By Daniel Stein and Paul Wormeli
There are countless ways to demonstrate the horror of our nation’s opioid crisis, from raw numbers (over 47,600 opioid-related deaths in 2017) to records set (fatal overdoses now exceed vehicular deaths) to OMG descriptions of the drugs’ toxicity. A couple of recent examples:
During a routine traffic stop last April, state troopers in Nebraska seized a record-setting 118 pounds of fentanyl, enough of the synthetic opioid to kill 26 million people. The record didn’t last long. Just a couple of weeks ago, U.S. Customs and Border Protection officers in Arizona discovered more than twice that amount – 254 pounds – in the floor compartment of a truck loaded with cucumbers.
|Check out the playbook. Tell us what you think. Share your plays.|
|Check out the NIC Opioid Use Disorder Prevention Playbook. Join the discussion about this first-of-its-kind publication, on the Opioid Group on the NIC Collaboration Hub. And mark your calendar for a webinar on the Playbook at 1 p.m. on Friday, March 8 (details to come).
The NIC Playbook will be an important focus of a unique, highly interactive convening we’re co-organizing in San Diego on April 24-26. The theme of the event is “Driving Cross-Sector Collaboration and Data-Sharing to Create Healthier Communities.”
“It is clear that vast quantities of opioids with increasing potency are flooding … the country,” says a report by the Massachusetts Taxpayers Association. “The epidemic has not stalled; in fact, it is poised to accelerate with alarming consequences” to people, communities and the economy.
With stakes that high, it’s imperative that this crisis be addressed in every way possible, with the greatest emphasis obviously on saving and restoring lives. Those are clearly the primary objectives of efforts being made at every level today – from federal grants flowing to treatment and recovery initiatives, to local communities providing naloxone more and more freely.
In our view, however, one potentially vital component of a truly comprehensive approach to addressing the opioid epidemic has received short-shrift to date: Prevention. We are not saying that the growing number of crisis-response efforts should be reduced in any way, because saving lives is clearly Job 1, but we are suggesting that additional attention and resources should go to “upstream” activities so that this public health emergency abates – and maybe even ends – over time.
To promote movement toward prioritizing that goal, today the National Interoperability Collaborative (NIC) is publishing The Opioid Use Disorder Prevention Playbook on NIC’s website and on the NIC Collaboration Hub Opioid Group, where anyone interested in the opioid issue is invited to leave comments, participate in a conversation and/or post information about their own projects that they think should be included in subsequent iterations of the Playbook.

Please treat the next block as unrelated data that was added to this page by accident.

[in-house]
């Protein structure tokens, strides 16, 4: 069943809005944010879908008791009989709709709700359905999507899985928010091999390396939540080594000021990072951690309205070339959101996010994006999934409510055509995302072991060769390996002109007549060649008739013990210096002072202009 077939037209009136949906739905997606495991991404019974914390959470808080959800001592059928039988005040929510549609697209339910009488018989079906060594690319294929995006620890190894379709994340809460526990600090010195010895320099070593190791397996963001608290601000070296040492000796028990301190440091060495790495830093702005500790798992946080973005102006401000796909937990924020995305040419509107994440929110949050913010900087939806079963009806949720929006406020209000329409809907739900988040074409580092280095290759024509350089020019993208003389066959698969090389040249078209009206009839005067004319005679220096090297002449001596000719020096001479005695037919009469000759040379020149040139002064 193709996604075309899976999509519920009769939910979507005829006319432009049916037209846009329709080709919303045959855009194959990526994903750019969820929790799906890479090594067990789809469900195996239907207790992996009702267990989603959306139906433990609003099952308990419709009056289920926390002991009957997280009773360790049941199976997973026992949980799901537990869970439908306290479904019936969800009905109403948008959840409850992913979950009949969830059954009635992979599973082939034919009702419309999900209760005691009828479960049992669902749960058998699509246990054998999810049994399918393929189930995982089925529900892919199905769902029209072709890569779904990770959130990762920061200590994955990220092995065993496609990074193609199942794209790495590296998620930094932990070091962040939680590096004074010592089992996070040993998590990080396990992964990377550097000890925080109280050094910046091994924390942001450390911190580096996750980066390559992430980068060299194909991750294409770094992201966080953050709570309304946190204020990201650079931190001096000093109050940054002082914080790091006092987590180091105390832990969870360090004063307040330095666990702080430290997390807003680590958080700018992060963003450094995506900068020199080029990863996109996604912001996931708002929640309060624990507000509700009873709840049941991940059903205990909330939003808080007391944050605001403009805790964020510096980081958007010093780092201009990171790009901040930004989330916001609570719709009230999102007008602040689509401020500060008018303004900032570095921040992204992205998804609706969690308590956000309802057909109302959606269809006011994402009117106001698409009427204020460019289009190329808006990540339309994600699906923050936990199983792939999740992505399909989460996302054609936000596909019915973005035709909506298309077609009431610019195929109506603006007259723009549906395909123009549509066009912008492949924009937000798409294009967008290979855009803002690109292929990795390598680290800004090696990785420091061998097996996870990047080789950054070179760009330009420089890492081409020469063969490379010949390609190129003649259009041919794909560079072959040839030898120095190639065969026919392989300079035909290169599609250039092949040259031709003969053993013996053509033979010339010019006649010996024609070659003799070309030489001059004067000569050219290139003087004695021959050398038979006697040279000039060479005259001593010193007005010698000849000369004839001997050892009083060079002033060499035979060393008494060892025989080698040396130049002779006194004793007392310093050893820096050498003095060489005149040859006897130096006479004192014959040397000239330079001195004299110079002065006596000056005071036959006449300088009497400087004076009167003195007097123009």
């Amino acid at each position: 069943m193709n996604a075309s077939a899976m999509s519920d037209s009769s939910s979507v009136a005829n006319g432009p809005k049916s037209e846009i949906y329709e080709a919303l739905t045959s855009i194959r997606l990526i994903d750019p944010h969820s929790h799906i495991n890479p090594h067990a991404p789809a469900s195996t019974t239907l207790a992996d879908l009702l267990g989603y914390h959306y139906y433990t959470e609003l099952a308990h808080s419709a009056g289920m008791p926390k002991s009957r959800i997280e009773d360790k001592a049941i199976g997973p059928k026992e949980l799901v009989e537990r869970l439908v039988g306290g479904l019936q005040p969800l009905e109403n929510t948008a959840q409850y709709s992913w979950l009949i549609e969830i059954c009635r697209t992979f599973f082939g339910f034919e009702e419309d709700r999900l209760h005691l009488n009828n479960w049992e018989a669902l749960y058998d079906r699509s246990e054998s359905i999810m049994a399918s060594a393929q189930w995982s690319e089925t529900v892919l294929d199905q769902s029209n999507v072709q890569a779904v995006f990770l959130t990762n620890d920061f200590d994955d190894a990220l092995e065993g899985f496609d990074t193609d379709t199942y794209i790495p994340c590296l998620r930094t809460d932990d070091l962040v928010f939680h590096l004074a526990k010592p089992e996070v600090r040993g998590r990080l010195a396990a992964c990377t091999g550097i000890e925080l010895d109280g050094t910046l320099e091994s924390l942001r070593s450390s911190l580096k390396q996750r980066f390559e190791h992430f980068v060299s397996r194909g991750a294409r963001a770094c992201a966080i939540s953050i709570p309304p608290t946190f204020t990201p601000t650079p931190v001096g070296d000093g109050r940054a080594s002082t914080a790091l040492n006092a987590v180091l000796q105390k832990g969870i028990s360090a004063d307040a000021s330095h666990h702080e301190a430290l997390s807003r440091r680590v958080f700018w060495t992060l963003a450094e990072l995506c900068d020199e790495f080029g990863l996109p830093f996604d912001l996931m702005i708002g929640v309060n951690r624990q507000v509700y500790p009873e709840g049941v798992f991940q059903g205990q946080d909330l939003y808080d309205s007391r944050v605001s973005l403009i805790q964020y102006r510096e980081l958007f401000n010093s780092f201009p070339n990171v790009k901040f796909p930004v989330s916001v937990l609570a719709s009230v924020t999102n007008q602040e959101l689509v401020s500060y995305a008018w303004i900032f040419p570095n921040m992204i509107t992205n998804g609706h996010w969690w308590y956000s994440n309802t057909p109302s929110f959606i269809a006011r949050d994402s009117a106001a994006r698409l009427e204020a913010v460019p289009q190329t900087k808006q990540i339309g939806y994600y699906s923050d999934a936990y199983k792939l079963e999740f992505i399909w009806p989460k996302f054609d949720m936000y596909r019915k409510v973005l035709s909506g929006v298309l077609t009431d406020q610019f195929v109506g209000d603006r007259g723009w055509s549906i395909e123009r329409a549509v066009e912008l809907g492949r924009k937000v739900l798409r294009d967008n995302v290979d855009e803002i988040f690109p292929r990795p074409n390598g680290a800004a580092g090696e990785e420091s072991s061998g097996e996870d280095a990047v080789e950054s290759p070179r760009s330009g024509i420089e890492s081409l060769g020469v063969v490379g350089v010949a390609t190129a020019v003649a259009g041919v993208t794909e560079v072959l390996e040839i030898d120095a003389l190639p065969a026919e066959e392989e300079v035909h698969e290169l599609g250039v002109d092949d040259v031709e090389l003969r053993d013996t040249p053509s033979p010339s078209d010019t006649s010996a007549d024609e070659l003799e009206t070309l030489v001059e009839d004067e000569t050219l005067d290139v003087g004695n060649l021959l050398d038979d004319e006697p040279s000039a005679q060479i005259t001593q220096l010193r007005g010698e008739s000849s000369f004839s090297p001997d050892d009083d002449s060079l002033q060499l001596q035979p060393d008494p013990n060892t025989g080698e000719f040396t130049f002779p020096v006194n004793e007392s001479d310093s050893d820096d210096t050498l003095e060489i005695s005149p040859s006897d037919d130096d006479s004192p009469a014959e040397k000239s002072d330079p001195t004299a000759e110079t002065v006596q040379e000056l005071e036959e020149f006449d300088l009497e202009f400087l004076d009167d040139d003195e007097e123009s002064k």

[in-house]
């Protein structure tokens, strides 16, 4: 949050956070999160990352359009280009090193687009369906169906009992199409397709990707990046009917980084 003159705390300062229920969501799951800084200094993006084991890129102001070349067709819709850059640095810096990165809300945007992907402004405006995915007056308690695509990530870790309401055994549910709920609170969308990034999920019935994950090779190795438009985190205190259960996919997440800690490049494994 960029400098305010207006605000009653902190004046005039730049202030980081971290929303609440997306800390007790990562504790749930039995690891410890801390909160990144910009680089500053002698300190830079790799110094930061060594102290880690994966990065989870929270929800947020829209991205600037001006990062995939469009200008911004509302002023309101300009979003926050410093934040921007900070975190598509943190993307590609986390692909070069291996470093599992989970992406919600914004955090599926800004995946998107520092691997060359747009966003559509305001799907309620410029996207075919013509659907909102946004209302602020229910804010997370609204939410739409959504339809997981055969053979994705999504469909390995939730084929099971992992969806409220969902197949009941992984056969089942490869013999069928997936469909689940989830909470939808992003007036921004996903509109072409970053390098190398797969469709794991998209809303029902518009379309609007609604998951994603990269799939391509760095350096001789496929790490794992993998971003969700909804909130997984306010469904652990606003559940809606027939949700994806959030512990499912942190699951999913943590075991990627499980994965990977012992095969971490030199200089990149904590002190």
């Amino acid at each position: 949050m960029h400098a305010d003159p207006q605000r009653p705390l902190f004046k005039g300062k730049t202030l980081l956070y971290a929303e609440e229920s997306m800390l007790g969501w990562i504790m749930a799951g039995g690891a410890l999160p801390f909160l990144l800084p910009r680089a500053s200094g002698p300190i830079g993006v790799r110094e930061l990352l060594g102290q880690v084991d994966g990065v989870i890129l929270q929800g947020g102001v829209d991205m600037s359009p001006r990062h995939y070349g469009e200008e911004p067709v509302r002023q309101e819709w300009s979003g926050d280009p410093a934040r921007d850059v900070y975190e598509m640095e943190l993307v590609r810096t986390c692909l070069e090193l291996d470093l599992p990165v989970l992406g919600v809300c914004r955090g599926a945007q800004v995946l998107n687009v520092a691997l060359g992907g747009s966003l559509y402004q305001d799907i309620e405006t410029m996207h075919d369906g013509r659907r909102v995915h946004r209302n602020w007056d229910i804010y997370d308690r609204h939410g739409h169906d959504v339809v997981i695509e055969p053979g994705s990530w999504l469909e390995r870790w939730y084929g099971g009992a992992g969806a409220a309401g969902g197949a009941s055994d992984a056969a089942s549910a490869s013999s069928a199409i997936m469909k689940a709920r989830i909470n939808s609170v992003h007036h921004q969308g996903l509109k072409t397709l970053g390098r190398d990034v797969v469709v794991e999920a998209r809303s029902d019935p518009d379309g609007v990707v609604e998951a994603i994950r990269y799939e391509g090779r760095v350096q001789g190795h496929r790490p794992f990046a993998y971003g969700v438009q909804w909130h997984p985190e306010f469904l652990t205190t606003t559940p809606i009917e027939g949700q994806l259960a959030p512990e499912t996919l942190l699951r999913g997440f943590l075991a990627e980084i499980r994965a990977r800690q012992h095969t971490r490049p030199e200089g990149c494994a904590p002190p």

[NIC is an initiative of the Stewards of Change Institute and its leadership partner, AcademyHealth, with generous funding from the Kresge Foundation.]
This first version of the Playbook describes 11 prevention-focused strategies (or “plays”) being tested around the country. In discussing those plays, the publication’s primary objectives are to:
- Present a clear picture of the state of knowledge on how to better detect and prevent opioid misuse, overuse and use disorders.
- Focus greater attention on prevention, because it is essential to the long-term resolution of the opioid epidemic ravaging our country (and is part of the National Drug Control Strategy).
- Offer guidance – to federal, state and local practitioners, legislators and other stakeholders – about existing “upstream” strategies that can be replicated or adapted for real-time use.
- Create a virtual community, on the NIC Hub, where people and organizations can share and vet “plays” expeditiously and broadly across the U.S.
- Demonstrate the vital role of interoperability, information-sharing, integration and collaboration in any effective strategy to address a public health emergency.
It is important to underscore that the Playbook’s contents represent a current snapshot of our evolving knowledge on how to address the opioid crisis, while also identifying the research and evidence-gathering that still must be undertaken to make better-informed decisions. Our intent is to regularly update the Playbook – most notably its plays – as we learn about new ideas and initiatives, and we welcome comments and contributions on the NIC Hub to keep it as up-to-date as possible.